The next issue to sort out is what model of scientific methdoogy does one hold to. I adopt an “Eclectic model” of scientific methodology which evaluates scientific methodology in the light of 7 core aspects; i) the formation of scientific ideas, ii) the nature of scientific questions and problems, iii) the use of scientific ideas and explanation, iv) the nature of scientific experiments, v) scientific confirmation/justification (i.e., how to properly test scientific ideas and make scientific conclusions), vi) the nature of scientific ideas (e.g., laws vs. theories) and vii) the aims and goals of scientific ideas. As one can imagine there are a variety of differing positions under each one of these aspects and thus, it would be foolish to arbitrarily adopt one position over another and then proceed to rule out Shroud studies as being non-scientific simply because it doesn’t conform to one’s randomly chosen position on a given aspect of scientific methodology (such as how Dan Porter seemingly implies that unless Shroud studies inculcates a “culture of doubts” it should be relegated to being an object of meaningless religious import rather than proper scientific investigation).
For illustration purposes, I will select 2 of these 7 aspects regarding proper scientific methodology and briefly explain some of the various positions under them and how they relate to the scientific study of the Shroud (as an religious object).
1. The Formation of Scientific Ideas:
This is sometimes known as the “psychology of discovery” and refers to the process(es) by which an individual or group of scientists discover and form their ideas and hypotheses. It is pretty much consensus on this front for all to agree that there is no formalized method or step by step guide to work through in terms of this aspect; it’s virtually a free-for-all!
Some scientists stumble upon their ideas completely by accident, others use a process of abduction or adduction (educated guesswork whereby one invents a theory/hypothesis to fit the known observed facts) and/or others have even weirder ways of getting their ideas such as with the well known case of F.A. Kekule who came up with the hexagon formula for the benzene ring by having a trancelike vision of a snake attempting to bite it’s own tail and curving into such a ring shape in the process (or perhaps Dan Porter would like to write off Kekule’s ideas on this front as nothing more than the ravings of a religious prophet having a prophetic vision rather than thinking of him as a proper scientist when he came up with this idea).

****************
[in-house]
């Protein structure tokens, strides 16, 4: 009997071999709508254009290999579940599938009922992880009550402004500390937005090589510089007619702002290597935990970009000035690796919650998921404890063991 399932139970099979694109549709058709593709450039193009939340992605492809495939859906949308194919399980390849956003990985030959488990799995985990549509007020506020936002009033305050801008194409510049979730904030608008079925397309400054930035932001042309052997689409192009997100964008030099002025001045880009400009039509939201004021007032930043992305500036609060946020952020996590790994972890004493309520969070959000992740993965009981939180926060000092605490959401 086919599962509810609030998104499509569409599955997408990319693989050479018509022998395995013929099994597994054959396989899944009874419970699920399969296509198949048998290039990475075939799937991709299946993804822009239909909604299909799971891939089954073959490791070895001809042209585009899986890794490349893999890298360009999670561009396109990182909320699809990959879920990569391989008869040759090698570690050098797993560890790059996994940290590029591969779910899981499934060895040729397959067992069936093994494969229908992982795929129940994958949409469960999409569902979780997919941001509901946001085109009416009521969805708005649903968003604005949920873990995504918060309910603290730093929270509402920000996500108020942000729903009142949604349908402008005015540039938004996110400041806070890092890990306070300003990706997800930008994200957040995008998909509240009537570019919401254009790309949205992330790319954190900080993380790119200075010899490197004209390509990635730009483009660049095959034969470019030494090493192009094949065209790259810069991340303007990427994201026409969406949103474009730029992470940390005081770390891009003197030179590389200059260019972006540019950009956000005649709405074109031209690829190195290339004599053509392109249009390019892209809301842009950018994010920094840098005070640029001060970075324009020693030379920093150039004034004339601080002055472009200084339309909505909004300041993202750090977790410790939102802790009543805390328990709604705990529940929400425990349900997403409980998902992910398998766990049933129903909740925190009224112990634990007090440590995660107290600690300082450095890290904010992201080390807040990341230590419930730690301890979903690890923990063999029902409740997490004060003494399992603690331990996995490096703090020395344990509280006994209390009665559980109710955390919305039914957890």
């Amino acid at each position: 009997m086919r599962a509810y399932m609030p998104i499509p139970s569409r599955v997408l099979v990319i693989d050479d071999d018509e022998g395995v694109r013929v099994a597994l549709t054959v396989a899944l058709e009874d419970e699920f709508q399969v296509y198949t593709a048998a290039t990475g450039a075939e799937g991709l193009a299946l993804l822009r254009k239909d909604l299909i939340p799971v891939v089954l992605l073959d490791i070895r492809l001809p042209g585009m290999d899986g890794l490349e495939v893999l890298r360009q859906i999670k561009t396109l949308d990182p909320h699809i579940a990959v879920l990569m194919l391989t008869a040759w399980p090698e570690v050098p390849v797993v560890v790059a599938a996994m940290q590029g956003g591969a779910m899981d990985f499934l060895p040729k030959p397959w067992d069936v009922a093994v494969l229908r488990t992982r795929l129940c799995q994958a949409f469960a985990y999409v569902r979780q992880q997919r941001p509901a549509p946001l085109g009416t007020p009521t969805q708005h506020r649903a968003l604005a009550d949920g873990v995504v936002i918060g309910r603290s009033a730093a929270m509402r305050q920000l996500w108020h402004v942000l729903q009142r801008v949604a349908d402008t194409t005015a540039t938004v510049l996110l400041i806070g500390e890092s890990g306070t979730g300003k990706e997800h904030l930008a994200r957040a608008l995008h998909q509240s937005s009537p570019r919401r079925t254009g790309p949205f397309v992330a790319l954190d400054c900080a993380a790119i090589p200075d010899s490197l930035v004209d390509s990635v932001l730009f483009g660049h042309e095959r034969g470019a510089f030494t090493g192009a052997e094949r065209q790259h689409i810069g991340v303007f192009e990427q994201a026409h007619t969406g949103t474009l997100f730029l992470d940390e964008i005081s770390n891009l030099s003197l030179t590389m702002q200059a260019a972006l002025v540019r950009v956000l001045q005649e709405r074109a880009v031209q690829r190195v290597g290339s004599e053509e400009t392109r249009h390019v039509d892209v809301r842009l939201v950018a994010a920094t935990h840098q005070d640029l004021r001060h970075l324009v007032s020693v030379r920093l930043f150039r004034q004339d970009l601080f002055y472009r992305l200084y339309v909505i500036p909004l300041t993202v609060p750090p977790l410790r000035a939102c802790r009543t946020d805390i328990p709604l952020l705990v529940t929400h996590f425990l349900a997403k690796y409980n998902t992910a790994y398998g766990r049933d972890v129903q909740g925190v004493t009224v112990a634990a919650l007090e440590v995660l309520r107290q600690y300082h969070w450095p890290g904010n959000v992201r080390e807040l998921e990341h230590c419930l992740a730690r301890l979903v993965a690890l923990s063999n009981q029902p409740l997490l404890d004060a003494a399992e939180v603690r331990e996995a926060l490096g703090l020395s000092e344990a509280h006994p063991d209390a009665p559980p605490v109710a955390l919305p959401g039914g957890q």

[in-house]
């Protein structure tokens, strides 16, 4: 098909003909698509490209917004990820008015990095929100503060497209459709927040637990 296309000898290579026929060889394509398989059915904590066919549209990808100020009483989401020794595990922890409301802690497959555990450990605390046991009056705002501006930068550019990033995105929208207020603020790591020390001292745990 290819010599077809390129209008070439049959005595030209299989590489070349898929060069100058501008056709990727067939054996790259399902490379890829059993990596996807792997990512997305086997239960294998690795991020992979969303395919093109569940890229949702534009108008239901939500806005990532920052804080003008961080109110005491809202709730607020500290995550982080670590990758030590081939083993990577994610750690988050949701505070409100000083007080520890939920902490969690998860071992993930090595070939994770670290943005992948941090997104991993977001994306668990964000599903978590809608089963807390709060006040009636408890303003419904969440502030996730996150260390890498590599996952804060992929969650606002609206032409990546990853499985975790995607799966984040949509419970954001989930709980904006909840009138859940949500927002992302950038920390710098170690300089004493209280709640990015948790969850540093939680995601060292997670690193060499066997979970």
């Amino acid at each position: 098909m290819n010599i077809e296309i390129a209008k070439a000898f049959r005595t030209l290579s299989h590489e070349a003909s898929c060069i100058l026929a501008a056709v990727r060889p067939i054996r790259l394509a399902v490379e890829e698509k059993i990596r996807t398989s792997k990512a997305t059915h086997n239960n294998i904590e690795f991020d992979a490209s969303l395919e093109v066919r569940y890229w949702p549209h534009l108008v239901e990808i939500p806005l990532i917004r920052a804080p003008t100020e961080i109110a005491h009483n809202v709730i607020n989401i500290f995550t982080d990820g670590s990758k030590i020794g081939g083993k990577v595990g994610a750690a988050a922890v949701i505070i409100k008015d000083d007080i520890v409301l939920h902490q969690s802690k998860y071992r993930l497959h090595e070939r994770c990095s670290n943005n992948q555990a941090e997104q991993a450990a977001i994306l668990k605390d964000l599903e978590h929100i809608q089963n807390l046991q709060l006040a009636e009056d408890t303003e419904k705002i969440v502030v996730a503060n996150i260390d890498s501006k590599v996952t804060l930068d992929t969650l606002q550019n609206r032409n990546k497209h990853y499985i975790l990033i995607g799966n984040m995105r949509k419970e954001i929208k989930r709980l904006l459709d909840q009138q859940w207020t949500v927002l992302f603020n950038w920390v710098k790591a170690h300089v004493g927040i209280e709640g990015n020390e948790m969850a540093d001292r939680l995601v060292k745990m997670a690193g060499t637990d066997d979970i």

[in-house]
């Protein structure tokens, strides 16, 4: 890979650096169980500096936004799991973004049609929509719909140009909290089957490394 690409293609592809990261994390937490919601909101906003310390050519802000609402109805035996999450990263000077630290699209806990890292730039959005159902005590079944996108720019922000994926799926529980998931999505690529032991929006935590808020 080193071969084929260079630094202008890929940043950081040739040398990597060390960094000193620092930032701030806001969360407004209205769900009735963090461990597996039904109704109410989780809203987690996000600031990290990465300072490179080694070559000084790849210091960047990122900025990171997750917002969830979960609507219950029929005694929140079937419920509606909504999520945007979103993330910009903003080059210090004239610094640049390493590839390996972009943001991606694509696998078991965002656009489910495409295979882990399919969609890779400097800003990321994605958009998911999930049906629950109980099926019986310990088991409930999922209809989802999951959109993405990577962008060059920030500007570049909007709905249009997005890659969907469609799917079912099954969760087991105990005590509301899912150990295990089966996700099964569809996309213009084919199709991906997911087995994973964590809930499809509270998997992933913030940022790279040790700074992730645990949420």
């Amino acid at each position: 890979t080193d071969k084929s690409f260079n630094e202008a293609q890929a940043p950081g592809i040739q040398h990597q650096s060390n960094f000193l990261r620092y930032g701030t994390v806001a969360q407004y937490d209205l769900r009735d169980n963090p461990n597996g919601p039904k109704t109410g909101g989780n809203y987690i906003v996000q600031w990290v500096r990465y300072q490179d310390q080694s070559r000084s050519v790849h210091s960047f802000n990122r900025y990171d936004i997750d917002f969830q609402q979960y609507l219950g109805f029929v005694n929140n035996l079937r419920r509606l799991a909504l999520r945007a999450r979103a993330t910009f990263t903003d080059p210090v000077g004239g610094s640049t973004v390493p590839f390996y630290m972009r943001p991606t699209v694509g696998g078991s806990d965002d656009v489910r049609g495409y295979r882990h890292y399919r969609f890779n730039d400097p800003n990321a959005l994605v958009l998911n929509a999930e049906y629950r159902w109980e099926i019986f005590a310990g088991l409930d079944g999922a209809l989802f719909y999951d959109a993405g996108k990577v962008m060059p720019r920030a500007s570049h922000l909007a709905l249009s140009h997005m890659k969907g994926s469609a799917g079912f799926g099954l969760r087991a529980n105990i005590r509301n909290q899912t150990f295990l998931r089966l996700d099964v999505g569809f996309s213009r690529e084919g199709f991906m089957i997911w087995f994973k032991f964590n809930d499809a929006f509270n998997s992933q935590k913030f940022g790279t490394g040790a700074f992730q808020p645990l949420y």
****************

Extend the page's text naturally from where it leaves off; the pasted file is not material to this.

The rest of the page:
How does this relate to Shroud studies? Well it shows that scientific hypotheses/ideas related to the Shroud images fit right in with other scientific ideas in terms of their formulation. In my Real Seekers Podcast with Bob Siefker, Giulio Fanti and Bob Rucker, it was shown that some Shroud experts like Bob Rucker for example prefer to use adduction in formulating their ideas using the known facts and then inventing a theory to explain all that data “from below” so to speak (see him explain this starting around the 2 hour 40 min mark here = https://www.youtube.com/watch?v=TG1mF41Idow&t=2985s ). Other Shroud experts, may prefer to formulate their ideas “from above” whereby scientists are guided by an overall picture or broad theory first and then predict how the data should turn out- similar to how James Clerk Maxwell was inspired by his belief in the Trinity of all things to derive his field picture of light.